☕ Dan Mitchell has a wide-ranging new post this morning:
Both these views are wrong. President John F. Kennedy was right about a rising tide lifting all boats.
And we see that in the incredible data that’s been shared by scholars such as Deirdre McCloskey and Don Boudreaux.
And since we just quoted Kennedy, let’s close with an equally appropriate quote from Winston Churchill, who famously observed that “The inherent vice of capitalism is the unequal sharing of blessings; the inherent virtue of socialism is the equal sharing of miseries.”
And the best example of that is in the data comparing the US with Denmark and Sweden. Or the words of Margaret Thatcher.
The moral of the story is that Slovakia has the right approach on taxes while Sweden has the wrong approach. That’s true, whether you want a winning sports team or a winning economy.
Dan Mitchell provides an excellent post today.
Since I’m a big advocate of the Laffer Curve, that means I favor dynamic scoring. This is the common-sense observation that you can’t figure out the effect of tax changes on revenue without first estimating the impact on taxable income.
And I’ve shared some very persuasive data and analysis in favor of the Laffer Curve and dynamic scoring.
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The evidence strongly indicates we need less government rather than more. Unless, of course, you think the United States would grow faster if we were more like France or Greece.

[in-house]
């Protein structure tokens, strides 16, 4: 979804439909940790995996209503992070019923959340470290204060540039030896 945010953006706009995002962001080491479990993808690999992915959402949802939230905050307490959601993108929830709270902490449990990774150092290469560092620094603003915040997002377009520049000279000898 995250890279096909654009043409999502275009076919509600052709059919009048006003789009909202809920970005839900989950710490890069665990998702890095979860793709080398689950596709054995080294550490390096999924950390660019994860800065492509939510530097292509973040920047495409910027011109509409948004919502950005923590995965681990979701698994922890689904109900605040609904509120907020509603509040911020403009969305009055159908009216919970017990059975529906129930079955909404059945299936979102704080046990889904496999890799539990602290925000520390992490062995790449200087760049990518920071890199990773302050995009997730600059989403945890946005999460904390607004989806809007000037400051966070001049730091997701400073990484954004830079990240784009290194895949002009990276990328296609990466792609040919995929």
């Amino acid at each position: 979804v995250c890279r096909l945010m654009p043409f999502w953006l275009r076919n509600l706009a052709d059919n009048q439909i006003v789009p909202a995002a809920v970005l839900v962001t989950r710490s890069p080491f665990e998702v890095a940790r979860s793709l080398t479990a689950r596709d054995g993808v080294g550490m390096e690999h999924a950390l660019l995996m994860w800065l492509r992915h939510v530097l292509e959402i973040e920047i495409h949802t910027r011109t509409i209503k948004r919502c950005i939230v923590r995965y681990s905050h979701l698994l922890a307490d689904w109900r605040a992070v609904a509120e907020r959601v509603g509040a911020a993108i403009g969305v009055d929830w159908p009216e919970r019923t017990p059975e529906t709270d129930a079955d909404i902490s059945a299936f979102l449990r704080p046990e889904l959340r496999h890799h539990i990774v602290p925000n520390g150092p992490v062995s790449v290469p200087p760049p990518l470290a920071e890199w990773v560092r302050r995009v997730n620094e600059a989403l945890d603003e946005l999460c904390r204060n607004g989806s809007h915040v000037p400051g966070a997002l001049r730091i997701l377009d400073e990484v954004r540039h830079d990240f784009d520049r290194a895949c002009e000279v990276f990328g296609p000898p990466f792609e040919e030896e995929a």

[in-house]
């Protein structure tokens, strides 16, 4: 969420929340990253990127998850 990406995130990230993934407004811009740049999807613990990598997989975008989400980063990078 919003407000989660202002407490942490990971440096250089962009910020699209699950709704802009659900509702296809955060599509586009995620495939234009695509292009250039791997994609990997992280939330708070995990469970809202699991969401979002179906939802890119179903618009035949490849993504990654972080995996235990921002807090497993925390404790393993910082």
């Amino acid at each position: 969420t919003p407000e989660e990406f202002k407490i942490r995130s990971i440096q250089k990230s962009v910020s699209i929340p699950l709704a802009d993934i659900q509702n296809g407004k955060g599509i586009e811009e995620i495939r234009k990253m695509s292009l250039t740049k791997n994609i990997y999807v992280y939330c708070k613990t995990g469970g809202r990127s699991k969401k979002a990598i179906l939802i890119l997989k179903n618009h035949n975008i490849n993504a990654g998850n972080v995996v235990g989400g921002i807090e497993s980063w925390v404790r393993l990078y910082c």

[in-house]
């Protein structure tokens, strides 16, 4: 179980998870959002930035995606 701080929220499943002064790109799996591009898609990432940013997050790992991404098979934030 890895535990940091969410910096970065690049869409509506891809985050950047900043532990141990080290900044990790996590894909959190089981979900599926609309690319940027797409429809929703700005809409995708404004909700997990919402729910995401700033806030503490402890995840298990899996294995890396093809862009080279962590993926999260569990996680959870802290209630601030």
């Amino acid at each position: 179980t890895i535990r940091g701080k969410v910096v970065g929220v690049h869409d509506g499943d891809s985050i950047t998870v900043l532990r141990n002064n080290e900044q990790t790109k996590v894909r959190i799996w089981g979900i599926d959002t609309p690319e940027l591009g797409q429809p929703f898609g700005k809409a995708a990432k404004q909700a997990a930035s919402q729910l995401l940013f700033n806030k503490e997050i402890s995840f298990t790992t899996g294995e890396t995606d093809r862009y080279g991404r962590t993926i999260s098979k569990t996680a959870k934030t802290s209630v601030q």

* There are some “micro-economic” feedback effects in the current system, so even the JCT wouldn’t assert that revenues would double if tax rates rose by 100 percent.
Congressman Paul Ryan released a new book today, sparking 2016 speculation along with it. The Way Forward: Renewing the American Idea is a very good, easy read so far. Surely there will be other supply-side nuggets later, but this passage on page 55 really jumped off the page.
In interviewing with Jack Kemp for a job at Empower America, Ryan recalls this exchange:
He asked me, “What do you think is better-a tax credit or a tax-rate reduction? Should we reduce tax rates or should we give people tax credits?”
I knew what he was up to. Kemp was famous for convincing President Reagan of the merits of supply-side economics. As a member of Congress, he had authored the Reagan tax cuts, and his pro-growth ideas helped create the economic expansion of the 1980s and 1990s. Jack Kemp didn’t just join the Reagan Revolution; he was the chief architect of some of its greatest victories.
In asking certain questions, he was trying to see if I was “on the model,” which was a term we used for supply-siders of those days. I was. “A reduction in tax rates,” I replied, “because growth occurs at the margin.”